Short answer - yes!
There are some studies that back this up, which I'll get to shortly. However, firstly I'd like to discuss why, in my opinion as a WHS Consultant, standing up at work increases productivity.
In my experience, most people have a sitting tolerance of between 30 - 60 minutes. After this time, restlessness, irritation or discomfort results in the individual "wanting" or "needing" to change position. Once this occurs, the individual is unlikely to be able to concentrate on the task at hand, because their central nervous system is telling them to MOVE!
The reason this occurs is commonly because the body does not like staying in the one position for prolonged periods. Unfortunately, this is the usual way of things in traditional office settings.
Now to the research....
A study published in the IIE Transactions on Occupational Ergonomics and Human Factors, found that employees who had the option to use a standing desk were a whopping 45% more productive than those who didn't. For this study, they analysed the number of calls taken by employees in a call centre.
Another study, published in Occupational and Environmental Medicine, found that periodically switching between sitting and standing reduced fatigue levels by at least 15% and up to 33%, as well as reducing musculoskeletal discomfort by 31%. Both of these factors are crucial to productivity as they are directly proportional to how long an individual can concentrate on a particular task.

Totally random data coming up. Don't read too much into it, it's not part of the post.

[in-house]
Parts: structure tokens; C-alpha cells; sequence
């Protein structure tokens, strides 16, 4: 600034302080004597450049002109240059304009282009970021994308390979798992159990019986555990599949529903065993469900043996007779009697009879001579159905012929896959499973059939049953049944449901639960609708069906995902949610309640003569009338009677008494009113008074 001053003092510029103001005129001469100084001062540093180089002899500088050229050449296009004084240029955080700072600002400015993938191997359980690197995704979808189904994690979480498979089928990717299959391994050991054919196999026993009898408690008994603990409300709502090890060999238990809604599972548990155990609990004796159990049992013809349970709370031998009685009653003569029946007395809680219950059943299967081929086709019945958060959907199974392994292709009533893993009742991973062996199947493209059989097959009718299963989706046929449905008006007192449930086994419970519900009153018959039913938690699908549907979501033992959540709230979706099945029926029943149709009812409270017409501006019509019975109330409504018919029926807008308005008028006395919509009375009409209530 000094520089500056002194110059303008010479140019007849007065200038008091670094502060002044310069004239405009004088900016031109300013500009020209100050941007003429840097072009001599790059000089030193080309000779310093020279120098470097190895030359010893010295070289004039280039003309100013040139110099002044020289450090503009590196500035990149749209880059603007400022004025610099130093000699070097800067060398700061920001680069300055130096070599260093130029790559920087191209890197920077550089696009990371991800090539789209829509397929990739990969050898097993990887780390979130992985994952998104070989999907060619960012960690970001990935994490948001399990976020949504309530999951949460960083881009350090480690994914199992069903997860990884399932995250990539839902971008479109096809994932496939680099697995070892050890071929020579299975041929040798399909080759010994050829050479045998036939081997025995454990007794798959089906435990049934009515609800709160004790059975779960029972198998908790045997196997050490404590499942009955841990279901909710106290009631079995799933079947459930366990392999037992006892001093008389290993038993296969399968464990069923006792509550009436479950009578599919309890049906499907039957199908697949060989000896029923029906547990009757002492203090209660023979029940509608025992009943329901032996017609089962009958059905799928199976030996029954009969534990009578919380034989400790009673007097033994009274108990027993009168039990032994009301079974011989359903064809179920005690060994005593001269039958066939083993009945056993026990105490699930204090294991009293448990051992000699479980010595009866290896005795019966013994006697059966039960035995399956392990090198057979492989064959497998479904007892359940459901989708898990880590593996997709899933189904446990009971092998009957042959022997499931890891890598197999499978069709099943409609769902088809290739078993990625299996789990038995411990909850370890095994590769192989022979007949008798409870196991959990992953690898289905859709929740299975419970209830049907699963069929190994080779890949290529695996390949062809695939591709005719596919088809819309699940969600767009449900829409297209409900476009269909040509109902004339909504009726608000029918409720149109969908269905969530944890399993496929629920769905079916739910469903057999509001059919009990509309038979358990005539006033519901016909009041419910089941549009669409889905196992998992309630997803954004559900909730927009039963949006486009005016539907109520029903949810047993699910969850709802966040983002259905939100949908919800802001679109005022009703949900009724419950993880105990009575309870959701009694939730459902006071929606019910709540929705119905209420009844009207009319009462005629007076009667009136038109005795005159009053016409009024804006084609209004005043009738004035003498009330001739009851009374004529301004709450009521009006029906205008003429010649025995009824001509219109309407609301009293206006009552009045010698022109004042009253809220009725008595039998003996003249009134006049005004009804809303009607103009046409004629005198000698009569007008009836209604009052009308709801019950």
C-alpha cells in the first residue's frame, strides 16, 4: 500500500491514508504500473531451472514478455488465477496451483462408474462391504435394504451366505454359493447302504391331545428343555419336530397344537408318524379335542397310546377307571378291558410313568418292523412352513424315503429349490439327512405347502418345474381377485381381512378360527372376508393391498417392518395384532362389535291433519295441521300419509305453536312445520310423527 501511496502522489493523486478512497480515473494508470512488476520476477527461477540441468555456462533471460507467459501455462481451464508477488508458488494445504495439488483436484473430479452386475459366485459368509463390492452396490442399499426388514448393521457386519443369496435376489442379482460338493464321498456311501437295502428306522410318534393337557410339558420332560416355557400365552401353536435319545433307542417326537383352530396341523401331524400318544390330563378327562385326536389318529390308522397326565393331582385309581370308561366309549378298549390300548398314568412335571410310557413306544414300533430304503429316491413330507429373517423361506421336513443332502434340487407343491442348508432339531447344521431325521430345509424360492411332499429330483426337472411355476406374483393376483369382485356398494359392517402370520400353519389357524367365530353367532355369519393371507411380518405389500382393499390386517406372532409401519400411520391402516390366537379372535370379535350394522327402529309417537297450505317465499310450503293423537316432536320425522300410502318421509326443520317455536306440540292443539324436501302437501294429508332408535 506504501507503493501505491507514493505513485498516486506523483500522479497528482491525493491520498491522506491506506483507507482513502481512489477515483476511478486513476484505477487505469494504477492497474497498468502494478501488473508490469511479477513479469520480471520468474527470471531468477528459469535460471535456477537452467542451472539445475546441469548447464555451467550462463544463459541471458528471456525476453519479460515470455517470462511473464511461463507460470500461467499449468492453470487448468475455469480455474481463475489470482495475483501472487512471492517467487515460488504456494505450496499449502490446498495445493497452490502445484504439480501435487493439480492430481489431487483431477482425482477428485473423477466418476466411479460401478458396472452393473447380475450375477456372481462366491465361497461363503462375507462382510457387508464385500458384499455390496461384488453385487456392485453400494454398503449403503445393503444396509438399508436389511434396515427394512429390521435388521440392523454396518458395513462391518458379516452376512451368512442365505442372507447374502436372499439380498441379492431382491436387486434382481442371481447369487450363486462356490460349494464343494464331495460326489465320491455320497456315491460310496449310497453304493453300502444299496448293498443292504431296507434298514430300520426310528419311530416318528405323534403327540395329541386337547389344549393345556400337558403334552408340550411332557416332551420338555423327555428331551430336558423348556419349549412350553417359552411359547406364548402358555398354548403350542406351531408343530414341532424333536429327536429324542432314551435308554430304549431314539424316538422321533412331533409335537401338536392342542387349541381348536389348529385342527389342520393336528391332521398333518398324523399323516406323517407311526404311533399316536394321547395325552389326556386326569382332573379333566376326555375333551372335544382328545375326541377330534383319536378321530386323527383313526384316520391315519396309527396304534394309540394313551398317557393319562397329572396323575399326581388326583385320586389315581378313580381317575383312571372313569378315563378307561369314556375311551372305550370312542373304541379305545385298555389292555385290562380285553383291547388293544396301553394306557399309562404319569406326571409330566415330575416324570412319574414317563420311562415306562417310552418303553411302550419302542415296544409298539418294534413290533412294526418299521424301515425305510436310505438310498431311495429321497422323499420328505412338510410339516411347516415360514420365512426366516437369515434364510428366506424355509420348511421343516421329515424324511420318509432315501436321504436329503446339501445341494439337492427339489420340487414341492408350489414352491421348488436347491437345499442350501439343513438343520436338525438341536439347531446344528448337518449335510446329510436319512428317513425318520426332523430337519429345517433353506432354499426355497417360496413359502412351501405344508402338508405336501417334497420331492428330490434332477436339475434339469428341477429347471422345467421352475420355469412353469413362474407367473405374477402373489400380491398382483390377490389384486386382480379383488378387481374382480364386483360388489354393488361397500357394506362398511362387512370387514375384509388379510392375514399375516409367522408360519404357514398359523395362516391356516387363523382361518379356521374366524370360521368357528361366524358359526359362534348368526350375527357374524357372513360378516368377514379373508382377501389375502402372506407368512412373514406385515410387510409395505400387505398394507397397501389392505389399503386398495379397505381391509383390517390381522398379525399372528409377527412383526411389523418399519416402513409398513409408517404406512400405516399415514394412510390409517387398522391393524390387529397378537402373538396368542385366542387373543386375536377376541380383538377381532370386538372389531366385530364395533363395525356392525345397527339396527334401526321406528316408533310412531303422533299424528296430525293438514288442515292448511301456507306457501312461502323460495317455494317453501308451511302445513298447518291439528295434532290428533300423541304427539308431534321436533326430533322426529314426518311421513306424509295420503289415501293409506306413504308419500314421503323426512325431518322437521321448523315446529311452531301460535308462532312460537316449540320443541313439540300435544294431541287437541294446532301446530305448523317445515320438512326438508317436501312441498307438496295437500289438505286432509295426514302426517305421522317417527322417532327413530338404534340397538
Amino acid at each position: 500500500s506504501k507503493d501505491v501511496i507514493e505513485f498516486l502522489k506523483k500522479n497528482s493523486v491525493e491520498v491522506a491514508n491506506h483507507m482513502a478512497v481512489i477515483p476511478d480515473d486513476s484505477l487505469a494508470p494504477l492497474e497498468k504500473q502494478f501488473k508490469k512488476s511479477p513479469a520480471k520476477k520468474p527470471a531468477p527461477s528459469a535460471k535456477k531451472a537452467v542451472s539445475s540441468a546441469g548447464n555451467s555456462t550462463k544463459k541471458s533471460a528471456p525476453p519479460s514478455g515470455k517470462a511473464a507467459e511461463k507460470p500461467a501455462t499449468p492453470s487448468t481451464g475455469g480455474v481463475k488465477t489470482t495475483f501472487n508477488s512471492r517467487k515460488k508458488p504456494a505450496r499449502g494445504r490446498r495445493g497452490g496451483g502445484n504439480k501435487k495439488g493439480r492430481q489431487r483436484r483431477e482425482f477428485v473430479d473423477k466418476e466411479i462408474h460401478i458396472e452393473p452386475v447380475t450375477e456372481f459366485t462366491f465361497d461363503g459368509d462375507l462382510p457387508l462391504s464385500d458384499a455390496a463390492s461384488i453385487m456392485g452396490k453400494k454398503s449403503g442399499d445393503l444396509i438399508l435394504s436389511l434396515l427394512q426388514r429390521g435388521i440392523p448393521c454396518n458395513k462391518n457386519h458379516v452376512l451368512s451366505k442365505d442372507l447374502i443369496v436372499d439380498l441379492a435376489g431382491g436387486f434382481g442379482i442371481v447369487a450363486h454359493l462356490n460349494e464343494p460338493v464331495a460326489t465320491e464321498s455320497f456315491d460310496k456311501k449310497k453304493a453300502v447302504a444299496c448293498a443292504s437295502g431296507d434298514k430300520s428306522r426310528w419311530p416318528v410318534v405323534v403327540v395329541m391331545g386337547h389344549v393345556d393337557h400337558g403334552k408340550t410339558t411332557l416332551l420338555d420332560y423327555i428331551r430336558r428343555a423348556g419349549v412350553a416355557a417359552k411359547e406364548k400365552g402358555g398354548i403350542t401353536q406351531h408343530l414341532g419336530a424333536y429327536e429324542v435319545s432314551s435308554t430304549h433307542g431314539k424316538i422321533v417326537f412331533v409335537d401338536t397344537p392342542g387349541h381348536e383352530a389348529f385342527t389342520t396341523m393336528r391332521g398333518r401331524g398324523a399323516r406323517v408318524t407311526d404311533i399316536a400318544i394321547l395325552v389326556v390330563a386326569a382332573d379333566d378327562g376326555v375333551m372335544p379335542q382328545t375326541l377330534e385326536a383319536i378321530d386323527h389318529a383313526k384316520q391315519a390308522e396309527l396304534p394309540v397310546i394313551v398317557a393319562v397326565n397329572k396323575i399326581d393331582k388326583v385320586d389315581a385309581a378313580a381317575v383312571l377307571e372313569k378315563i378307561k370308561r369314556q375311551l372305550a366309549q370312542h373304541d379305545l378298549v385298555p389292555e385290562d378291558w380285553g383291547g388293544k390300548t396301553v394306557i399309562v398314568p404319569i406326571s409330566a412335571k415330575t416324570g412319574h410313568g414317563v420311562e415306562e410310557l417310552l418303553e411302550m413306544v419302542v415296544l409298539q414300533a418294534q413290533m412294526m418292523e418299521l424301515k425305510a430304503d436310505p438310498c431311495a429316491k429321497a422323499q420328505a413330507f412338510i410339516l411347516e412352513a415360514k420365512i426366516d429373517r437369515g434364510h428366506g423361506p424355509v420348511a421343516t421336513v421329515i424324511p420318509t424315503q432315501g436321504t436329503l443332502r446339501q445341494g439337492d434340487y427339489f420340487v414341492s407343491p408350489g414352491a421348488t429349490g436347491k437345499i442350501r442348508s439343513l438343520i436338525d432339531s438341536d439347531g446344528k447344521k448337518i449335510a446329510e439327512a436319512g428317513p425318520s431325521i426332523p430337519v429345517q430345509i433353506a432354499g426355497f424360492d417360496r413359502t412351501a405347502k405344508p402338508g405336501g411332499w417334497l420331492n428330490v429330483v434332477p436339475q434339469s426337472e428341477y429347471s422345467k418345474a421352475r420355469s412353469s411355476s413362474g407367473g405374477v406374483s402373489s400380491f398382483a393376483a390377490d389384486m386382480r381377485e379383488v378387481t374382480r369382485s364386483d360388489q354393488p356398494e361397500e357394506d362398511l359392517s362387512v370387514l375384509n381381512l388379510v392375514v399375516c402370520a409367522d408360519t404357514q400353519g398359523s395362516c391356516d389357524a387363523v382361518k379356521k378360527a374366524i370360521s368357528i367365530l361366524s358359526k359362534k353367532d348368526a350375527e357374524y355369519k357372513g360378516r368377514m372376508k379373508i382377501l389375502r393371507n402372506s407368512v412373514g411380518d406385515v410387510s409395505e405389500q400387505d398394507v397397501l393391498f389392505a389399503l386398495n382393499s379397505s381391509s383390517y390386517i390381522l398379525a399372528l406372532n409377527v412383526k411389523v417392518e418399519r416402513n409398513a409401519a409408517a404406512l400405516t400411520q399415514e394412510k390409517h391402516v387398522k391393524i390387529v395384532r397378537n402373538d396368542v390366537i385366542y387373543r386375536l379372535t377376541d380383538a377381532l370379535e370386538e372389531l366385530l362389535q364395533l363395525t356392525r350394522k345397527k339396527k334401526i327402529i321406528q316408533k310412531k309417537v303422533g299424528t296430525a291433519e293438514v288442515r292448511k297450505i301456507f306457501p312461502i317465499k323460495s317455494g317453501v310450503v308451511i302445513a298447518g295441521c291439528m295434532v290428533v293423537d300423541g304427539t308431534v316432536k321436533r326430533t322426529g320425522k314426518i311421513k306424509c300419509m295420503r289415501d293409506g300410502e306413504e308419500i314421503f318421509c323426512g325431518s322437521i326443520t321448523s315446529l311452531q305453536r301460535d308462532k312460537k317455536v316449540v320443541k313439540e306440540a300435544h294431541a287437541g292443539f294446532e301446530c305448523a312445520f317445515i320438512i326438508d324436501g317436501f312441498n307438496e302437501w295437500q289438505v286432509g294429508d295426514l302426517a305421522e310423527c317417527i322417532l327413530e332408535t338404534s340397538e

Further, a study published in Preventing Chronic Disease found statistically significant improvements in fatigue levels, vigor, tension, depression, confusion, and overall mood, in employees who used standing desks peridoically throughout the day for a 7 week period. At the end of the study period, 87% said they felt more comfortable, 87% felt energised, 75% felt healthier, 71% felt more focused, 66% felt more productive, 62% felt happier and 33% felt less stressed.
So, the research and clinical experience tends to suggest that standing desks can improve employee productivity. I'd like to point out that I do not advocate standing all day, because most people can't do it - and this itself would qualifiy as a prolonged posture, which standing desks are aimed at eliminating. Standing periodically throghout the day, for about 50% of the working day, is the way to go.
For help in progressing to a standing desk, please visit the "How long should I stand" article here.
If you have any questions, please email firstname.lastname@example.org.
Hi, my name is Jordan Lees. I'm the founder of UpDown Desk. I'm also a Physiotherapist and OHS Consultant with Physiotherapy and law degrees.